##
**Probability, random variables, and stochastic processes. 2nd ed.**
*(English)*
Zbl 0558.60001

McGraw-Hill Series in Electrical Engineering. Communications and Information Theory. New York etc.: McGraw-Hill Book Company. XV, 576 p. DM 162.95 (1984).

This book is an extensively revised edition, reflecting the pertinent developments of the last two decades, of the first edition of 1965. The first ten chapters are essentially the same, the new material of the later chapters includes the following: (i) discrete-time processes with applications in system theory; (ii) innovations, factorization, spectral representation; (iii) queuing theory, level crossings, spectra of FM signals, sampling theory; (iv) mean-square estimation, orthonormal expansions, Levinson’s algorithm, Wold’s decomposition, Wiener, lattice and Kalman filters; (v) spectral estimation, windows, extrapolation, Burg’s method, detection of line spectra; (vi) entropy.

The book is aimed, according to the author, at ”the majority of engineers and physicists who have sufficient maturity to appreciate and follow a logical presentation, but, because of their limited mathematical background, would find a book such as Doob’s too difficult for a beginning text” (p. XiV). Thus the main thrust is random processes, with strong emphasis from the beginning on applications to illustrate basic (and also more sophisticated) concepts. For the purposes of this book, according to the author, the emphasis is placed ”on explanation, facility, and economy” (p. XV), and in this aim he succeeds. There are, however, certain small matters which might be mentioned, and attention to which would serve to improve further editions of this work.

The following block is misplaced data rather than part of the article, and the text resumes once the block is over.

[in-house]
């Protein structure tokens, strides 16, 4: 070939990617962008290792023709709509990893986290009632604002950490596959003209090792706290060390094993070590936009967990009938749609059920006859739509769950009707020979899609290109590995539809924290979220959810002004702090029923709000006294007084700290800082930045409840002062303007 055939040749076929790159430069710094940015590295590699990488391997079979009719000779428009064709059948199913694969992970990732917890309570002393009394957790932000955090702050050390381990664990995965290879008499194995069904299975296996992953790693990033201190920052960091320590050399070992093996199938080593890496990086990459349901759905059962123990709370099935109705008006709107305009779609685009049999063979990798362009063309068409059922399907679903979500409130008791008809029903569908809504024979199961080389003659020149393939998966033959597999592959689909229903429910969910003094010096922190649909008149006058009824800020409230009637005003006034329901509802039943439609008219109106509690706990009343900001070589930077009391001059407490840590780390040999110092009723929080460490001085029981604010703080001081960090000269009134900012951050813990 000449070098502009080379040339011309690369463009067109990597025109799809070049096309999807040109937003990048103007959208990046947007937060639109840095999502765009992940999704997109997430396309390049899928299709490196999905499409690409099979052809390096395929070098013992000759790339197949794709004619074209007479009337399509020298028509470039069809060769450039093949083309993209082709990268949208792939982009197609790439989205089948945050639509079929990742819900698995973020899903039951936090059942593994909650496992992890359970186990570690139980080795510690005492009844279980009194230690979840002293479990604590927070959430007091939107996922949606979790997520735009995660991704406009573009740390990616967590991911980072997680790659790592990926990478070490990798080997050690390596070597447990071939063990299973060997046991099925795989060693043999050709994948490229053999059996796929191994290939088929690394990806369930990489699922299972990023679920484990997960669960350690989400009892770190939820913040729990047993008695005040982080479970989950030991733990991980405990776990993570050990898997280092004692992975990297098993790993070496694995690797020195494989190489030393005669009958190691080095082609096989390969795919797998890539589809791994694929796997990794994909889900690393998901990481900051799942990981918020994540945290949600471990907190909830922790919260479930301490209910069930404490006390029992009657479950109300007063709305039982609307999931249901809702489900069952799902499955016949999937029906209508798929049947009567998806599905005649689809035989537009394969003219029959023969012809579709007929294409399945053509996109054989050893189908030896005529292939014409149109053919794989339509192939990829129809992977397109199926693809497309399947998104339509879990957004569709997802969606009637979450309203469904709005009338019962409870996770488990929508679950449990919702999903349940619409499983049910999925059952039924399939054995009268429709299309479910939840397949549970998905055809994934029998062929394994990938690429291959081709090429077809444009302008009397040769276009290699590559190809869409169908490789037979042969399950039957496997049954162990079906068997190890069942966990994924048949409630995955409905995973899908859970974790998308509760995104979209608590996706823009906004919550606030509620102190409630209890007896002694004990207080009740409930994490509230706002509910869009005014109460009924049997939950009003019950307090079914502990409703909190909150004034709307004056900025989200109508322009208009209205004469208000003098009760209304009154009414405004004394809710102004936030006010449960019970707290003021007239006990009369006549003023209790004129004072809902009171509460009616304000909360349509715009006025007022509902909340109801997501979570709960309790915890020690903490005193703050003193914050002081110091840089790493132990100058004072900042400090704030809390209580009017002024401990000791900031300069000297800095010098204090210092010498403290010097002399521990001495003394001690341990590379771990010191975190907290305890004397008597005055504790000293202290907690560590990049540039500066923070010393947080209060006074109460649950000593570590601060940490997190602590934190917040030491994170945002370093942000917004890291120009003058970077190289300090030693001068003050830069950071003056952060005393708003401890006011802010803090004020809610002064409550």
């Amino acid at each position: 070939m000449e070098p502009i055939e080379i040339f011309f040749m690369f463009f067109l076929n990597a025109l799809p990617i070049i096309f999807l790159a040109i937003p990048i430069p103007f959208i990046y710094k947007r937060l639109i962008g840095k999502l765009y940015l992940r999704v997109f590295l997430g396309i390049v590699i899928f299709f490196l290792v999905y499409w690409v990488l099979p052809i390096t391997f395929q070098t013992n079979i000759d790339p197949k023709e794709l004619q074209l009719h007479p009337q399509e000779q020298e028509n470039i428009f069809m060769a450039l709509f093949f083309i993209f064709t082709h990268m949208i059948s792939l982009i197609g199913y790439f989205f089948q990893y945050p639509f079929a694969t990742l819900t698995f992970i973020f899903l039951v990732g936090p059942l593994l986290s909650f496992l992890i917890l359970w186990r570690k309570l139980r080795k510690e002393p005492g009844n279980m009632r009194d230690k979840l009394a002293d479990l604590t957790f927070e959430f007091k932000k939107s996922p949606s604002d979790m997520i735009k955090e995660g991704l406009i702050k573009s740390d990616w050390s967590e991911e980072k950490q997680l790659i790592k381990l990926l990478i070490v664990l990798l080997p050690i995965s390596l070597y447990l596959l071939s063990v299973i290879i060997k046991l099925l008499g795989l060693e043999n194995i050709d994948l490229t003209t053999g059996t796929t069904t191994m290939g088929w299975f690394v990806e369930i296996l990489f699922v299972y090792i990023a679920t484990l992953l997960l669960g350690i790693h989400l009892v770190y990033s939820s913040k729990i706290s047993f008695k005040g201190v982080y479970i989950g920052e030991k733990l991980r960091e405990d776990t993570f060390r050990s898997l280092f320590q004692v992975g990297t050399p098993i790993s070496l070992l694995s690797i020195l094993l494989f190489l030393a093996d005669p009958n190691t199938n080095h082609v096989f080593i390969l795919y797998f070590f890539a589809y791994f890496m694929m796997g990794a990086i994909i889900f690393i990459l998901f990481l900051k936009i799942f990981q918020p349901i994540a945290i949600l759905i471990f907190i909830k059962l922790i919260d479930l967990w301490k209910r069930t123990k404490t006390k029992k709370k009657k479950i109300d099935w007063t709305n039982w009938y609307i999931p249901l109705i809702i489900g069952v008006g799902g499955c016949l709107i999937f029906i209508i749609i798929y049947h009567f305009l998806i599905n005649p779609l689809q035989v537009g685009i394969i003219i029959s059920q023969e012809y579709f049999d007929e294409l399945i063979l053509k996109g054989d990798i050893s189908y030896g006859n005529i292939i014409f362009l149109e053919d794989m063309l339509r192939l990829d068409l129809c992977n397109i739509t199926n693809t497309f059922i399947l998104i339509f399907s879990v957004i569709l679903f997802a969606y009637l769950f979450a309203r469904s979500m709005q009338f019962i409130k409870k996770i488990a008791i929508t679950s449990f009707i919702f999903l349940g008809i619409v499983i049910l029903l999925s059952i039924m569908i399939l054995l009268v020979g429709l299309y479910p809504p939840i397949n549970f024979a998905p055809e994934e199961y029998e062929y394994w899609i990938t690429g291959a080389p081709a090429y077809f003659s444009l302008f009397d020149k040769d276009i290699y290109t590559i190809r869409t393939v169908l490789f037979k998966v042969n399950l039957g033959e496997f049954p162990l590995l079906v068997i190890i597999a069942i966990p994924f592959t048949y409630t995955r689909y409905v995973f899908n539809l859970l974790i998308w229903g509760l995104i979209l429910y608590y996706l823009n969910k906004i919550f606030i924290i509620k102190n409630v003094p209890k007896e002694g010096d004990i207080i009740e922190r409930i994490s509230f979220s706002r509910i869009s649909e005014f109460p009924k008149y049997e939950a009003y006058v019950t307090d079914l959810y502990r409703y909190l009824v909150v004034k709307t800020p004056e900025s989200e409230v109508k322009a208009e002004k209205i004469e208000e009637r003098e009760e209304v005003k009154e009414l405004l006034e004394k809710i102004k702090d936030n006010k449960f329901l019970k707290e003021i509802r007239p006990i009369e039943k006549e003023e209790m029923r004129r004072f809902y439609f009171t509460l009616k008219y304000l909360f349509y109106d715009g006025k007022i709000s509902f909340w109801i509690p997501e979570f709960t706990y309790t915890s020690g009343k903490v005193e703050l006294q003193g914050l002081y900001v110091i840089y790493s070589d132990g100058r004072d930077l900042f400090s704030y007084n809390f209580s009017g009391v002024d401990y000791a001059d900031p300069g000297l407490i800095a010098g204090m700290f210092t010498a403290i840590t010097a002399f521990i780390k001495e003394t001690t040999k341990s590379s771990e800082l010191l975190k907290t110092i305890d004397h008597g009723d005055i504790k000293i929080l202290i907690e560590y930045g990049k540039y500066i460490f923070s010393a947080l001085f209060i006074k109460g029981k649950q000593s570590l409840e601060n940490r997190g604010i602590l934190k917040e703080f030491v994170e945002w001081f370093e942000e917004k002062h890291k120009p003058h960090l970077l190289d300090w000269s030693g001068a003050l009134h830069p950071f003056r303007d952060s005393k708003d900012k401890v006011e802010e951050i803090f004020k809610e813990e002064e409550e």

In example 1.2 the author finds the probability p of obtaining a 7 when two dice are rolled. Considering as possible outcomes the sums 2,3,...,12 and noting that only one outcome is favourable, we might conclude that \(p=1/11\). Then the author says ”this result is of course wrong.” But why? The example precedes the ”equally likely” definition of probability, and it is by no means clear why the suggested answer should be viewed as incorrect - particularly since, in writing three pages further on Maxwell-Boltzmann, Bose-Einstein, and Fermi-Dirac statistics, the author states ”the three models proposed are actually only hypotheses and the physicist accepts the one whose consequences agree with experience” (p. 11).

In chapter 2 the discussion of set operations merits a little tidying up. Firstly, it is more usual to denote the empty set by \(\{\) \(\}\) or \(\emptyset\), rather than \(\{\) \(\emptyset \}\)- indeed, it might well be argued that the latter denotes a set whose only element is the empty set. Secondly, the statements: \(Transitivity:=\) If \(C\subset B\) and \(B\subset A\) then \(C\subset A\); \(Equality:=\) \(A=B\) iff \(A\subset B\) and \(B\subset A\) although presented as being on the same footing, are respectively an axiom and a definition.

In the first edition of his book the author states the necessity of having each \(P(A_ i)>0\) in Bayes’s theorem. This caveat is omitted from the second edition, as is the proof that independence of A and B implies that \(P(A| B)=P(A)\). A statistician might also be perturbed by the definition of erf x as \[ \frac{1}{\sqrt{2\pi}}\int^{x}_{0}\exp (- y^ 2/2)dy \] though far less use is made of this function here than in the first edition. Perhaps too the sense of \(\simeq\) in \[ \left( \begin{matrix} n\\ k\end{matrix} \right)p^ kq^{n-k}\simeq \frac{1}{\sqrt{2\pi npq}}\exp [-(k-np)^ 2/2npq] \] could be more carefully considered.